There must be a special brand of disappointment within Jesus when people who are sincerely following him unwittingly hinder the coming kingdom of God rather than serving and celebrating it. These first disciples did it, and so do we. We create issues and take actions that stop God from doing what he lovingly desires – and we do it with an assurance and determination that we are pleasing him. The same thing was just about to happen in Jericho. When blind men called out to Jesus as he was passing by, the gatekeepers of the King told them to shut up and be quiet. They were presuming that Jesus should rightfully ignore such brazen presumption from two “nothing” persons. [1] When Jesus stopped and asked after them, the gatekeepers had to adjust their attitudes quickly. What does Jesus think when he sees the church that is supposed to carry his honour to the wider community bickering and fighting over things that will never amount to a hill of beans in the kingdom of God.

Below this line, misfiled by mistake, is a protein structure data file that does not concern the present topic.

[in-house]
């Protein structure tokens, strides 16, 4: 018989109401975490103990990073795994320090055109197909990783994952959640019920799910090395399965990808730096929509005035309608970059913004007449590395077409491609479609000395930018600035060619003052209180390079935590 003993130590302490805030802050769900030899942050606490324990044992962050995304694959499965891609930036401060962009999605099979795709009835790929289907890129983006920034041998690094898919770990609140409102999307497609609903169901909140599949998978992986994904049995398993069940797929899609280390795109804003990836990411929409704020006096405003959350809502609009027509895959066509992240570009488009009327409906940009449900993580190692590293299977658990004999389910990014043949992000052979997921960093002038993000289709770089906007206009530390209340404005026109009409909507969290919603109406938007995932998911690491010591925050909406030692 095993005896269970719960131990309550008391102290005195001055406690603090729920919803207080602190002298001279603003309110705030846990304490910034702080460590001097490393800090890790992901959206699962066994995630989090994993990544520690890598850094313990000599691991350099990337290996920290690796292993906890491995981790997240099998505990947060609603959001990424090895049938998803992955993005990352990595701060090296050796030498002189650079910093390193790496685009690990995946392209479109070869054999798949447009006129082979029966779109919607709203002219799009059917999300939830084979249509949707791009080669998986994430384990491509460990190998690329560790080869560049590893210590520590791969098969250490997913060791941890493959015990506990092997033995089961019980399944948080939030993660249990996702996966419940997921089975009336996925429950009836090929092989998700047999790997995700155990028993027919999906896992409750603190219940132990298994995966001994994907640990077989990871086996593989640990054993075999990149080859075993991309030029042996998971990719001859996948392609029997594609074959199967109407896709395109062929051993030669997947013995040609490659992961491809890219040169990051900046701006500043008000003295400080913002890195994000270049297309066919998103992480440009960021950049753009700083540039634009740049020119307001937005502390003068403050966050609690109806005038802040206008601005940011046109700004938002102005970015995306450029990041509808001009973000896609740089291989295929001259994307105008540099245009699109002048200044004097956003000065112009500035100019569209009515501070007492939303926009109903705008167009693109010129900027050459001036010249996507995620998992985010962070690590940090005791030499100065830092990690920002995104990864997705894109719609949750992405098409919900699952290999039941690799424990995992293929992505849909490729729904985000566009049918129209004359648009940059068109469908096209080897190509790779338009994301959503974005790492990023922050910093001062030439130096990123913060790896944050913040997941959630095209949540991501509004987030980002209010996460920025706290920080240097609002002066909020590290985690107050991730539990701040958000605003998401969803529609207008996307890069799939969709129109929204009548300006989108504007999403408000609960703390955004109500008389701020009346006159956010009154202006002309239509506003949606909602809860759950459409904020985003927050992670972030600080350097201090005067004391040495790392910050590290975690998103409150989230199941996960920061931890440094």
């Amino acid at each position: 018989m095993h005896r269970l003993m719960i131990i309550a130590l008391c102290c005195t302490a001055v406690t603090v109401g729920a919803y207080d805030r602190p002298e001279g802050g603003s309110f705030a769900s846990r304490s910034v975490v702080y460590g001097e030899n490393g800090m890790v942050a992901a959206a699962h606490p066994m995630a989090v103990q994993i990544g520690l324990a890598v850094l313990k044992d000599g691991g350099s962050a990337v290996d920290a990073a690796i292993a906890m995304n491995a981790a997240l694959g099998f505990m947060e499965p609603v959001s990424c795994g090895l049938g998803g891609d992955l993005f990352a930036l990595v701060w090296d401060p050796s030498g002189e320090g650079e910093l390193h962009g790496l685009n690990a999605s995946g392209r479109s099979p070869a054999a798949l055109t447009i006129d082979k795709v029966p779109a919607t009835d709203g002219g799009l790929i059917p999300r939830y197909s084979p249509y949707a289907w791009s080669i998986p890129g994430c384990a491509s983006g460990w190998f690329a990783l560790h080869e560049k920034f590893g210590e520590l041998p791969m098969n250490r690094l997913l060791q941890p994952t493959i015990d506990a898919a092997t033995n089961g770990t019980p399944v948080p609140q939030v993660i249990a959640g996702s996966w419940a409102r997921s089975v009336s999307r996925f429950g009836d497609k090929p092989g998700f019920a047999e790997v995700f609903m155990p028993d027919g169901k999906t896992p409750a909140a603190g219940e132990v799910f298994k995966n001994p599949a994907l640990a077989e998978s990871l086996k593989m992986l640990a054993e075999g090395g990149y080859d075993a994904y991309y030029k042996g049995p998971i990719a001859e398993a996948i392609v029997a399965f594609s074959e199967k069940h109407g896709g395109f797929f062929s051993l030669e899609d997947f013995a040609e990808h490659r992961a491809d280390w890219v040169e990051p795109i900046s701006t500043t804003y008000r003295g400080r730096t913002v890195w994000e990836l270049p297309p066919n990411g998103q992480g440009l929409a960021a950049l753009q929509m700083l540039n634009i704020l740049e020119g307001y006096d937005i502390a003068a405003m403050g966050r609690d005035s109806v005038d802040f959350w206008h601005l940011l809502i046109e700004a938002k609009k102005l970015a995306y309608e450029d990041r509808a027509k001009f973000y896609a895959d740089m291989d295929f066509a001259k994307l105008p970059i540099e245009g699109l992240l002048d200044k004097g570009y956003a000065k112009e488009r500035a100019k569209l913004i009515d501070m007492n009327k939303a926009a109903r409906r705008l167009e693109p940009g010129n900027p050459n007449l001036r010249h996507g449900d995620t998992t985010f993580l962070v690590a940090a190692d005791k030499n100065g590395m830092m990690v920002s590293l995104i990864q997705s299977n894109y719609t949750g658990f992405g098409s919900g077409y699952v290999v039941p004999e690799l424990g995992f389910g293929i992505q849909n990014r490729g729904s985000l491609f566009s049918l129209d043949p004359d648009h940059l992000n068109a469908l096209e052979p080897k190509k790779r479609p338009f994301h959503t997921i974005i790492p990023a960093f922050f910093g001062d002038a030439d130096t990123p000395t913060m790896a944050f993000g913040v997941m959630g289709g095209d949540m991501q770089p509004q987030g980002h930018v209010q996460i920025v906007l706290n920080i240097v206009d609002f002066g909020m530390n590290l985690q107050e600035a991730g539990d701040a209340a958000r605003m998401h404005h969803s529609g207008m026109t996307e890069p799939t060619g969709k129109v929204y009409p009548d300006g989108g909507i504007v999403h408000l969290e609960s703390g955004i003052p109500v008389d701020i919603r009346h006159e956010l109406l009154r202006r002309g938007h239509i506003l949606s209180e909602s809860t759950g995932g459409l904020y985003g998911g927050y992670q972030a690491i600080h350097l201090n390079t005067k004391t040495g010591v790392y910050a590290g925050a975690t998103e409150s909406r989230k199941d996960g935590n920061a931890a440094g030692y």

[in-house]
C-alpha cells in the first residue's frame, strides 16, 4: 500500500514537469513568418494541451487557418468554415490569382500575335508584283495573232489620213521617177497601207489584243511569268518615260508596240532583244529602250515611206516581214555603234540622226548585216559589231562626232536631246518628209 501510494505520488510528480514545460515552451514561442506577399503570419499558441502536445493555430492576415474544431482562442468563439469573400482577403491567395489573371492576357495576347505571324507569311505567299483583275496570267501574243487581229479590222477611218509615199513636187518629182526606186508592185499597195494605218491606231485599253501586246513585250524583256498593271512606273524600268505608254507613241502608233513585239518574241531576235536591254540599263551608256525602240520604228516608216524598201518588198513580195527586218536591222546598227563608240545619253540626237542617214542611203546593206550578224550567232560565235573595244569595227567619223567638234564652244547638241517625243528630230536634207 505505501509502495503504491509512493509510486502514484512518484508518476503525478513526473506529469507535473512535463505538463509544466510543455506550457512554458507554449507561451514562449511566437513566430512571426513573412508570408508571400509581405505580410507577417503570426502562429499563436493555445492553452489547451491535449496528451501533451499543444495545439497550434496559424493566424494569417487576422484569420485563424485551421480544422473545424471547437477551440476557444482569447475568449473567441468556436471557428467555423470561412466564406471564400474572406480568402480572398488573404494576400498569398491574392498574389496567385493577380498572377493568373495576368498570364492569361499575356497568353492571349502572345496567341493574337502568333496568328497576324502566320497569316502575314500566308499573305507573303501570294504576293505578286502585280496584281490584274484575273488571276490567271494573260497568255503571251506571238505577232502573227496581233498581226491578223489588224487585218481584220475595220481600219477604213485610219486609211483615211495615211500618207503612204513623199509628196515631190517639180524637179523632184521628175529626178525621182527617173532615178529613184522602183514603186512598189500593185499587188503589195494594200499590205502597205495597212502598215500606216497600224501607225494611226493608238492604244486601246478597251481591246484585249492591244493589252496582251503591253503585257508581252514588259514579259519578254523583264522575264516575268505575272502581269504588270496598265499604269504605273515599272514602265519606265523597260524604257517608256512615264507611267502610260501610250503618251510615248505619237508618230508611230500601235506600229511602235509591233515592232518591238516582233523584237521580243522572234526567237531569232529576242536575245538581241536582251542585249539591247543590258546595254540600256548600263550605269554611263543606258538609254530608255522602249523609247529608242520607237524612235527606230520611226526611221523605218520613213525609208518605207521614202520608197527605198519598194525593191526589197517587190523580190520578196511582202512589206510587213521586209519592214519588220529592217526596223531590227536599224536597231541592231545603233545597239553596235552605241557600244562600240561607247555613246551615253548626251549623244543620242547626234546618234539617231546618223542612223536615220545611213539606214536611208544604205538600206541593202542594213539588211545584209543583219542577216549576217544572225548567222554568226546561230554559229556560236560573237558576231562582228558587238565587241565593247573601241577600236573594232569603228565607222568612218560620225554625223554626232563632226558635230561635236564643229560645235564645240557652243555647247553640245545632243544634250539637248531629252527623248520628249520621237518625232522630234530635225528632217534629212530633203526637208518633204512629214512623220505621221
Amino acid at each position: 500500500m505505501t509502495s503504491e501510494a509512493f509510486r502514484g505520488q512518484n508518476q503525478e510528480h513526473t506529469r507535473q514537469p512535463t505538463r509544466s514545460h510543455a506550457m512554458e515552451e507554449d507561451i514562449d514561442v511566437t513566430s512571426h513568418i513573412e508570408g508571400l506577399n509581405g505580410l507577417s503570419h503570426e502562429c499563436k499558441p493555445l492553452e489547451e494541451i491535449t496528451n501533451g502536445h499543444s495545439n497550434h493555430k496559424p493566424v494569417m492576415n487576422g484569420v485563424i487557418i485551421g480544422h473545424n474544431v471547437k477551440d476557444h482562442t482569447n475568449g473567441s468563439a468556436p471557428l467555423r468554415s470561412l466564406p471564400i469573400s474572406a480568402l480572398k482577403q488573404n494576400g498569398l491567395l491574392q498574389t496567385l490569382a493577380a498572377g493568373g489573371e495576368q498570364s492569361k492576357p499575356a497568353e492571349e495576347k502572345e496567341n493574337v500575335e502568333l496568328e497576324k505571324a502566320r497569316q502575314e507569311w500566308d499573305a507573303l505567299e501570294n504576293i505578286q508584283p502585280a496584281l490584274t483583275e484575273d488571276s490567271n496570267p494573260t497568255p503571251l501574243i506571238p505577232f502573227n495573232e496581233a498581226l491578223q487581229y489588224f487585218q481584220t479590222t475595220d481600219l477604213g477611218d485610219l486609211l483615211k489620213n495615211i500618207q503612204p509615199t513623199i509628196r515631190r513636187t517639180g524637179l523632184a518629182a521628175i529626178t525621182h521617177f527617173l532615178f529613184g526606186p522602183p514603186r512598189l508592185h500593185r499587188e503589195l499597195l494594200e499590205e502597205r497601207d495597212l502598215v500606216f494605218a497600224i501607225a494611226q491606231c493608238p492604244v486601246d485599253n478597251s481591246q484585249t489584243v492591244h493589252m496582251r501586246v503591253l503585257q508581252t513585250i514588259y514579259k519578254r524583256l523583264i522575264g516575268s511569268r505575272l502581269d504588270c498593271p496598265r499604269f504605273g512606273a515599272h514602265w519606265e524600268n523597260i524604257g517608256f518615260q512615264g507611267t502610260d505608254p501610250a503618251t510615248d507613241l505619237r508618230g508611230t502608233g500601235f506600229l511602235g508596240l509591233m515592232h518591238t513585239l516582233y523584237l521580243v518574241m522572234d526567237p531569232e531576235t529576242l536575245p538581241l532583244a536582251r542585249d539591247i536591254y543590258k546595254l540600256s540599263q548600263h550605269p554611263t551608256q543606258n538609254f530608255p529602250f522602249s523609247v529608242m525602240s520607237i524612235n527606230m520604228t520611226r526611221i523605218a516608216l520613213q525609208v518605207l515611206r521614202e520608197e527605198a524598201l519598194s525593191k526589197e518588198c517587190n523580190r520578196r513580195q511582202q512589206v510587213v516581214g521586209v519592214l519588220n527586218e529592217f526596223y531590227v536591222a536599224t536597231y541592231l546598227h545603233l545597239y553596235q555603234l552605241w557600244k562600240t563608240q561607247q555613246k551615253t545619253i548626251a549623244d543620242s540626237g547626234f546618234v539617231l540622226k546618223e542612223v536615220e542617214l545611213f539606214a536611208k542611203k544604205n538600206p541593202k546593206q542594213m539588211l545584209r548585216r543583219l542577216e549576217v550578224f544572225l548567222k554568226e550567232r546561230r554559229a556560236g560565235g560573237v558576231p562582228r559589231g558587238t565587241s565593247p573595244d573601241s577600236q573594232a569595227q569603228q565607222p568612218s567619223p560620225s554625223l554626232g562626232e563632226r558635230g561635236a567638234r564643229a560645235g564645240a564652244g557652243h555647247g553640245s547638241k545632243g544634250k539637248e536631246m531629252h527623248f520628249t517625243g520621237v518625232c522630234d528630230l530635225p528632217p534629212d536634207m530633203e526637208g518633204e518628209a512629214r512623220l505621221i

It is important to notice what Jesus does with this sad little demonstration. He could just chastise them and nothing more. They would have learned that Jesus disapproved. Often that’s all we give people when they disappoint us and us when we disappoint them. In this case, Jesus turned the situation into a learning moment: in the kingdom of God children matter – big time; it is a very serious thing to get in the way of children. Jesus talked about a mill stone being tied around our neck and then being thrown into the sea. Hindering is full of horrible consequences both for the children and for those who put a stumbling block in their way. Parents need to keep learning how to minister Jesus to their family and how to lead them to him by modelling the Jesus-looking-life around them. The main thing Jesus wanted the disciples to see was that even though what was happening with the mothers and their children was offensive to the mainstream culture of the day, it was normal in the kingdom of God. What they saw as improper or presumptuous was actually the kingdom of God happening before their eyes. Whether the mothers fully realised what they were doing or not, they were giving tangible expression to the kingdom of God. In the kingdom of God, the least in this world’s eyes is as great as the greatest in this world’s eyes. Remember what Jesus will later say very soon in the story, “Whatever you did to the least of these, you did to me.” [2]  When the least get to be celebrated, and when they receive honour and abundance, heaven is happening on earth.